Although its genotoxicity is unknown, aspartame has elevated proliferation and slow apoptosis in test cells and could have carcinogenic properties. An increase in the markers Ki 67, PCNA and bcl-2 was noted. Studies on rats have found 200 mg/kg bodyweight to cause a significant increase in the markers c-myc, Ha-ras and the p53 suppressor gene. Exposure to aspartame from prenatal age, increases the incidence of lymphomas/leukemias in females. Studies have also confirmed an increase in P27 and H-ras expression. The relationship between aspartame and possible pancreatic, gastric, and endometrial cancer has not been proven.
Aspartame is a widely used sweetener both in the food and pharmaceutical industries. Knowledge about advantages and disadvantages of aspartame is crucial to assess the risk of its harmful impact on health. According to current knowledge benefits of aspartame use outweighs the possible side effects, hence this artificial sweetener remains basic excipient in products. Taking to account that aspartame is a widely used artificial sweetener, it seems appropriate to continue research on safety.

15. Methods

Due to widespread use of aspartame, articles used in this narrative review were searched regarding side effect of aspartame use and research in this field. The aim of this paper was to determine negative impact of aspartame on human body. Literature in this field was search using data bases provided by The Medical University of Lodz e.g., Science Direct, Scopus, Web of Science and looking for articles by entering specific phrases such as: aspartame, side effects of aspartame, aspartame genotoxicity, allergies and skin problems after aspartame administration, aspartame influence on obesity, aspartame impact on diabetes mellitus, aspartame cancer properties, aspartame metabolism. The most reliable publications and the most common side effects were selected. The most significant side effects were selected from found possible side effects caused by administration of aspartame.

Author Contributions

Conceptualization, K.C. and P.S.; writing—original draft preparation, A.P., A.R., P.M., J.S., Ł.O., K.C. and P.S.; writing—review and editing, A.R., Ł.O., K.C. and P.S.; supervision, P.S. and K.C.; All authors have read and agreed to the published version of the manuscript.


This research received no external funding.

Institutional Review Board Statement

Not applicable.

Informed Consent Statement

Not applicable.

Data Availability Statement

Not applicable.

Conflicts of Interest

The authors declare no conflict of interest.


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Table 1. Products of aspartame metabolism.
Table 1. Products of aspartame metabolism.
Aspartic AcidPhenylalanineMethanol (Metabolized into Formate and Formic Acid)
Table 2. Influence on endocrine system.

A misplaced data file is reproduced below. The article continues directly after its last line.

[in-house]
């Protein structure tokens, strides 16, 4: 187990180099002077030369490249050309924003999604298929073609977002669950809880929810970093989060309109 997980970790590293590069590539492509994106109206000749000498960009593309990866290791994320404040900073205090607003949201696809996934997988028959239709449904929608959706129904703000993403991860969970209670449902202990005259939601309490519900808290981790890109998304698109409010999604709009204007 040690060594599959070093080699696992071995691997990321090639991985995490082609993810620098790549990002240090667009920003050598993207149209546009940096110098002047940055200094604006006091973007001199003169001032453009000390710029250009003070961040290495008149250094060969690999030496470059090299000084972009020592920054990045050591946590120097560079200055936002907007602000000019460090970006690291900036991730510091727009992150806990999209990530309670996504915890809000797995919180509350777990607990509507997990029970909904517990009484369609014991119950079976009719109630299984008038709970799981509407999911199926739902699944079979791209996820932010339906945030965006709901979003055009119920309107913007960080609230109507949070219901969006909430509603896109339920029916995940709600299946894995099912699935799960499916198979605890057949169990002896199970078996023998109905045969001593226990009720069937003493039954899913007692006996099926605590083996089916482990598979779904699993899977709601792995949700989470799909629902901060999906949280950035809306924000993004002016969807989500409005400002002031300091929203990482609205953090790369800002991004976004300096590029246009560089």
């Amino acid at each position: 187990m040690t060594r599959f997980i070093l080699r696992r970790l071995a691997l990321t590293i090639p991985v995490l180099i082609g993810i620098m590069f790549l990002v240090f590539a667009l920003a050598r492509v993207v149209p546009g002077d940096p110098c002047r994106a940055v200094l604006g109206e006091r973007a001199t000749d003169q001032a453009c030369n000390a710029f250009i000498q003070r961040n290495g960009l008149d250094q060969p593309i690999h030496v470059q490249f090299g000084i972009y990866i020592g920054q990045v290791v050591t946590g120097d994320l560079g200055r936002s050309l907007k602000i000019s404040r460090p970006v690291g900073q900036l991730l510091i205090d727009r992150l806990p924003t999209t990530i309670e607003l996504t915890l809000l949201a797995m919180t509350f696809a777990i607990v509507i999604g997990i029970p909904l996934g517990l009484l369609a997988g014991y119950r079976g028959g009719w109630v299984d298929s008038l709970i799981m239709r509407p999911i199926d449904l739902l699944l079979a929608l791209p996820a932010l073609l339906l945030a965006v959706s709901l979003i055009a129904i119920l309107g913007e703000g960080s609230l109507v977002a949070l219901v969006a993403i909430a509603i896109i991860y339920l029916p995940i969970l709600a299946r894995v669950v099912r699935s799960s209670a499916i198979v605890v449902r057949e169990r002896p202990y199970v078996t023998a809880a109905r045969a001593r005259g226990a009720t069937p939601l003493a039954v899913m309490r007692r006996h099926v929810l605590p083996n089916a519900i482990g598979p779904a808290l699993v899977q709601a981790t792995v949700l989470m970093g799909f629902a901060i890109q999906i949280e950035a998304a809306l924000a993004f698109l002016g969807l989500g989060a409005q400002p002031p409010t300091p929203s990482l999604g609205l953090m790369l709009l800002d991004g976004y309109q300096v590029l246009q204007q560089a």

Table 2. Influence on endocrine system.
adrenocorticotropic hormone
↑ increased level of hormone caused by use of of aspartame.
Table 3. Influence on nervous system.
Table 3. Influence on nervous system.
Reaction after Aspartame IntakeResult
Increased cortisol levelSympathetic nervous system is stimulated
Mental stressElevation of corticosterone and adrenocorticotropic hormone levels in plasma
Increased plasma Phy levelDecreased dopamine and serotonin levels in the brain (e.g., depression can occur)
Aspartame competition with glutamate to bind NMDA receptorNeuronal cell function can be altered, memory loss
Calcium channels activationCell death
Amyloidogenic properties of aspartameformation of Aβ-amyloid fibrils, which are associated with Alzheimer’s disease
Table 4. Effects of aspartame in various diseases.
Table 4. Effects of aspartame in various diseases.
Type of DiseaseInfluence of Aspartame
ObesityIt is unclear if obesity is associated with the consumption of products containing aspartame.
Diabetes mellitusThe connection between aspartame and TD2 risk is unclear.
Impact on children and fetusAspartame may have influence on children and fetuses.
GenotoxicityAspartame may have genotoxic properties.
Behavioral disordersAspartame can cause long-term changes in behavior.
Autism Aspartame itself does not trigger autism.
NeurodegenerationAspartame cause mental stress, affects learning skills and memory. Aspartame is also amyloidogenic.
NeurotransmissionAspartame reduces catecholamine levels.
HormonesAspartame elevates plasma corticosterone level and plasma adrenocorticotropic level.
Allergies and skin problemsAspartame can induce systemic contact dermatitis (in huge daily doses which leads to formaldehyde accumulation). 0.5 μg kg−1 and 0.5 mg kg−1 doses of aspartame reduces some atopic dermatitis symptoms.
PhenylketonuriaAspartame intake rises plasma Phe level. People suffering from phenylketonuria should avoid products containing aspartame.
CancerAspartame may have carcinogenic properties but further studies are needed.
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Czarnecka, K.; Pilarz, A.; Rogut, A.; Maj, P.; Szymańska, J.; Olejnik, Ł.; Szymański, P. Aspartame—True or False? Narrative Review of Safety Analysis of General Use in Products. Nutrients 2021, 13, 1957.

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Czarnecka K, Pilarz A, Rogut A, Maj P, Szymańska J, Olejnik Ł, Szymański P. Aspartame—True or False? Narrative Review of Safety Analysis of General Use in Products. Nutrients. 2021; 13(6):1957.

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Czarnecka, Kamila, Aleksandra Pilarz, Aleksandra Rogut, Patryk Maj, Joanna Szymańska, Łukasz Olejnik, and Paweł Szymański. 2021. "Aspartame—True or False? Narrative Review of Safety Analysis of General Use in Products" Nutrients 13, no. 6: 1957.